Lydia and I spent our vacations for the past 14 years at Manitou Beach, a resort in Saskatchewan and well-known as the province’s “best kept secret”.
We loved it. The scenery is beautiful, there is mineral water lake nestled in the middle of the prairies. There is no air pollution and the white caps on the water brings fresh air.
The population used to be 257, but since the flood in 2006 has reduced in size to 150. The Resort Village of Manitou and the Sask. Government pitched in to build a berm at the lakeshore to prevent further flooding in the future.
There is so much to see; there used to be a brine shrimp factory that shipped brine to Asia. There is Camp Easter Seal that provides activities for the disabled. They are usually seen at the Manitou Hot Springs Hotel Spa, to help them with arthritis or other ailments.
When we spent four hours in the Spa it is so relaxing that bedtime is 8:30 p.m. and up bright and early. The end of October the locals harvest salt that gathers on the shoreline for domestic use or one can make mineral salve for healing.
The famous Danceland was built in the 1930’s where 5,000 sq ft of horsetail hair was installed under the floor to make it “cushiony” and sway when you dance. Every Tuesday it cost a toonie to attend the dance.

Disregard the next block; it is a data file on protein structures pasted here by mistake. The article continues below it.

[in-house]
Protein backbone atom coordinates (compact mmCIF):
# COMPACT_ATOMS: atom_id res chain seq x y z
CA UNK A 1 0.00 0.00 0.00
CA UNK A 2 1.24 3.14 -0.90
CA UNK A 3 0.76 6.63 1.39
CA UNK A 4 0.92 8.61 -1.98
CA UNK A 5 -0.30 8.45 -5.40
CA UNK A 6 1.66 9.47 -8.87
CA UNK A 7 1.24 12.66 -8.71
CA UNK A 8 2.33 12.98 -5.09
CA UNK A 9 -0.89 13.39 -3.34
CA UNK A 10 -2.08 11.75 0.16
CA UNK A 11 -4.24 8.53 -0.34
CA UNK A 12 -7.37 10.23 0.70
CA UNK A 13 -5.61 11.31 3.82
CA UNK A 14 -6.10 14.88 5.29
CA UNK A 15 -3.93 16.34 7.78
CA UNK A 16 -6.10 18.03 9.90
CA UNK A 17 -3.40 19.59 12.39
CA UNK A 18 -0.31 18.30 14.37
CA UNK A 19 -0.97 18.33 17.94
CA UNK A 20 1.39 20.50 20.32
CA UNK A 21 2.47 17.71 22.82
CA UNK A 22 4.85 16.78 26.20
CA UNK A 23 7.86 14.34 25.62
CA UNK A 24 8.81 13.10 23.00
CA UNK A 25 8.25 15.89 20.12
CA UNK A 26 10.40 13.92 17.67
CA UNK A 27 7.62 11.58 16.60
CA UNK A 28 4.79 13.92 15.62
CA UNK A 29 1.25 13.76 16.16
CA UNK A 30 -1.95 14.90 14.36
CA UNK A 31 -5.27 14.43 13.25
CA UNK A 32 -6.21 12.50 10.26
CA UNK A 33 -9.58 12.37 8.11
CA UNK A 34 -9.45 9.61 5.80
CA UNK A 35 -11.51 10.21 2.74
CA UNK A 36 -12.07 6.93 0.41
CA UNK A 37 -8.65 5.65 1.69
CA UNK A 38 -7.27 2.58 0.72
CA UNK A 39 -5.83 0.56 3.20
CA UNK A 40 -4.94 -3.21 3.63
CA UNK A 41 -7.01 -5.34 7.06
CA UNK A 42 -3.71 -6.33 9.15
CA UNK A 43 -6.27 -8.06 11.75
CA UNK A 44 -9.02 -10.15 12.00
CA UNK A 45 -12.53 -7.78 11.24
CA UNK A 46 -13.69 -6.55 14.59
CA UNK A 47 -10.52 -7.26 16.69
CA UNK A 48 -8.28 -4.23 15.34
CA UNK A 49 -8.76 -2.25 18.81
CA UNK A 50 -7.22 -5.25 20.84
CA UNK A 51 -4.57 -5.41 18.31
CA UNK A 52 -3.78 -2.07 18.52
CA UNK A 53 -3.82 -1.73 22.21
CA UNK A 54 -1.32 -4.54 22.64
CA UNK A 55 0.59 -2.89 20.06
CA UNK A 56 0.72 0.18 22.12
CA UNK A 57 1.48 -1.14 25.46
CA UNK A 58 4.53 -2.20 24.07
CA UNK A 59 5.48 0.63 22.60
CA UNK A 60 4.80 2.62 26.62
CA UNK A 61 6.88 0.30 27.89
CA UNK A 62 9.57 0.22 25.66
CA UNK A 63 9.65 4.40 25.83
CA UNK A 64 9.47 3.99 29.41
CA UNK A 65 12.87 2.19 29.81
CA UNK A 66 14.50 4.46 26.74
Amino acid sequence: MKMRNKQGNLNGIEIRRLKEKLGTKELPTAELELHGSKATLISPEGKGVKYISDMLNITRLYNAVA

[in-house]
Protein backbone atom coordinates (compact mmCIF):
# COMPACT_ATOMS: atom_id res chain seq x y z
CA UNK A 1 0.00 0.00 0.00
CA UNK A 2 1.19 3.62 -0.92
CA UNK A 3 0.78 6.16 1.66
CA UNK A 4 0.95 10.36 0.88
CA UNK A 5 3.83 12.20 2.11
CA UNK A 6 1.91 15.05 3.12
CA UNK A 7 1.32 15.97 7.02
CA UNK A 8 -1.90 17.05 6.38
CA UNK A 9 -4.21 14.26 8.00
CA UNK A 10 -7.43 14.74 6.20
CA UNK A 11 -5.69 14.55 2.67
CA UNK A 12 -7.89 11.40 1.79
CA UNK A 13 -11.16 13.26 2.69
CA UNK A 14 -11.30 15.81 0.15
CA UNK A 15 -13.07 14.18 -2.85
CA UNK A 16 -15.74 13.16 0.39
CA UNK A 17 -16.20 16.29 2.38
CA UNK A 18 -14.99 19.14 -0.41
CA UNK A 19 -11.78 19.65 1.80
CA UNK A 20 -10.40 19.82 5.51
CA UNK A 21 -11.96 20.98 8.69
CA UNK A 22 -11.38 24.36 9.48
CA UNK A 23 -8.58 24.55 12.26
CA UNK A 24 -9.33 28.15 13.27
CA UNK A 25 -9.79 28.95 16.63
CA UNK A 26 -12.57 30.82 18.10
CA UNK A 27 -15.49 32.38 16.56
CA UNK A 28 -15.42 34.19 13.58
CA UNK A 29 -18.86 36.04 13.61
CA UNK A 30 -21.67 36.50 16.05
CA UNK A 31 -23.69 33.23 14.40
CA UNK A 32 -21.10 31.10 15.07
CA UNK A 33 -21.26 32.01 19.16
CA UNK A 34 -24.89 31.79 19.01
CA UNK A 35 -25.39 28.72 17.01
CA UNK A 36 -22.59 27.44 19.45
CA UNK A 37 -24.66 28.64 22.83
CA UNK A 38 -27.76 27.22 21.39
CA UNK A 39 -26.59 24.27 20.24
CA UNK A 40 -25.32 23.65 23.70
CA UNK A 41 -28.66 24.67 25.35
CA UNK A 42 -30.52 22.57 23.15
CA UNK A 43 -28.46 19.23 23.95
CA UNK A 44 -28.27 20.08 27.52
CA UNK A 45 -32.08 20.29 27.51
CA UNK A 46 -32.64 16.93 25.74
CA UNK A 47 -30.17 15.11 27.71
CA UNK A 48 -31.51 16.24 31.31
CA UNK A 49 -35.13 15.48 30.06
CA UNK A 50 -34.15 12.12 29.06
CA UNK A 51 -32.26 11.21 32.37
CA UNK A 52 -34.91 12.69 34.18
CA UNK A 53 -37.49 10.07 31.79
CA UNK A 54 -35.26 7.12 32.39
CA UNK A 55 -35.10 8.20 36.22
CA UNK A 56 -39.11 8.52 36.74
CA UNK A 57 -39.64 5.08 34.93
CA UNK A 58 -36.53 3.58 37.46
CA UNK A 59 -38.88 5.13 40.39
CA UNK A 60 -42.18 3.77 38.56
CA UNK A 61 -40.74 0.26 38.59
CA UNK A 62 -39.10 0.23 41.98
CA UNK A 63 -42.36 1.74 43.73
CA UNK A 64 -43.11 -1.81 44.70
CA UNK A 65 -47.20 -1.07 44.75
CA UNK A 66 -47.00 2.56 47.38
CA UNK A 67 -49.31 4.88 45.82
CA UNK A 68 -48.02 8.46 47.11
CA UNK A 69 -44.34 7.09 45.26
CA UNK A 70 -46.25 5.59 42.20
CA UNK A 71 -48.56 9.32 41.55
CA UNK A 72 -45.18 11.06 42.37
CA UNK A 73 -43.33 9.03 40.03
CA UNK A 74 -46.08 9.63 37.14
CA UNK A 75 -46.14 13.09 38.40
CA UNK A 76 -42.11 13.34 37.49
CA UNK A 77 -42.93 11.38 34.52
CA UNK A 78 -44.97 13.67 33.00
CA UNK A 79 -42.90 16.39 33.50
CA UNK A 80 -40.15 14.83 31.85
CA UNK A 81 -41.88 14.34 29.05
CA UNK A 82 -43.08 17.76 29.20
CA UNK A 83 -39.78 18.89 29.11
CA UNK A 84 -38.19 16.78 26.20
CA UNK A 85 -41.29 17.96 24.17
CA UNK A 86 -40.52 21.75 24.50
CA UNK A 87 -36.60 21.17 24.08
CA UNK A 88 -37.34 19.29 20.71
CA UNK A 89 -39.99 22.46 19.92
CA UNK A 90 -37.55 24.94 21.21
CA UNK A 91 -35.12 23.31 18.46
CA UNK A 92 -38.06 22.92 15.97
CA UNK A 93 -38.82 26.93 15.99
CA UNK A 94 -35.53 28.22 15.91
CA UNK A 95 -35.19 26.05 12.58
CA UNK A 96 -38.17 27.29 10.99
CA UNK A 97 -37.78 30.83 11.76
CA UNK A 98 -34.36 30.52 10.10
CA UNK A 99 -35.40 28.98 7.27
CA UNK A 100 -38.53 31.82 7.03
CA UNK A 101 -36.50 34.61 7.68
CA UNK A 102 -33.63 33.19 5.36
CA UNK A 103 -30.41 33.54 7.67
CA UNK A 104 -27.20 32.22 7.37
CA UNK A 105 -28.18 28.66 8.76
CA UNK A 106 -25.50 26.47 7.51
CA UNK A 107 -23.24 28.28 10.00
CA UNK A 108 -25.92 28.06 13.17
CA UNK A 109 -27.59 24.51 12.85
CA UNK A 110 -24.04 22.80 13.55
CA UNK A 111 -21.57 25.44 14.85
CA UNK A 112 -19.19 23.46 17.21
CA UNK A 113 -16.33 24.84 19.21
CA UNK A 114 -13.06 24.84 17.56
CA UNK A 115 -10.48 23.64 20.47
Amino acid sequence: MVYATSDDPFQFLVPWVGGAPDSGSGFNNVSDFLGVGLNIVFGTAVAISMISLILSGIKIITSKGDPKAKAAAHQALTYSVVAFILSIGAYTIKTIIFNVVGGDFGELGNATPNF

About six kilometers south of Manitou Lake is town of Watrous, Sk.
The population is less than 2000 people. The business community is one of the largest in Sask., for so few people. There are three huge dealerships: Mainline GM, Centennial Ford, and Mainline Chrysler, they sell new and used vehicles. They claim they are less expensive than the major dealers in Saskatoon and Regina because they sell by volume and their clientele are in the rural areas.
There is a huge John Deere dealer, a New Holland dealer, NAPA, Co-op and Hayter Drilling. There are three huge motels to accommodate tourists who cannot find accommodations at Manitou Lake.
Some residents and cottage owners in Manitou are from out of province, some from Alberta, Nova Scotia and the rest of Canada.
We could have bought a cabin for $20,000 years ago but today one must pay over $200,000 yet the population has declined.
We believe the Resort Village of Manitou Lake would be an ideal retirement home or vacation away from home during the summer. Manitou Lake is noted as the “Dead Sea of Canada” because it contains 99 per cent salt and other minerals. This is why we float on the water.
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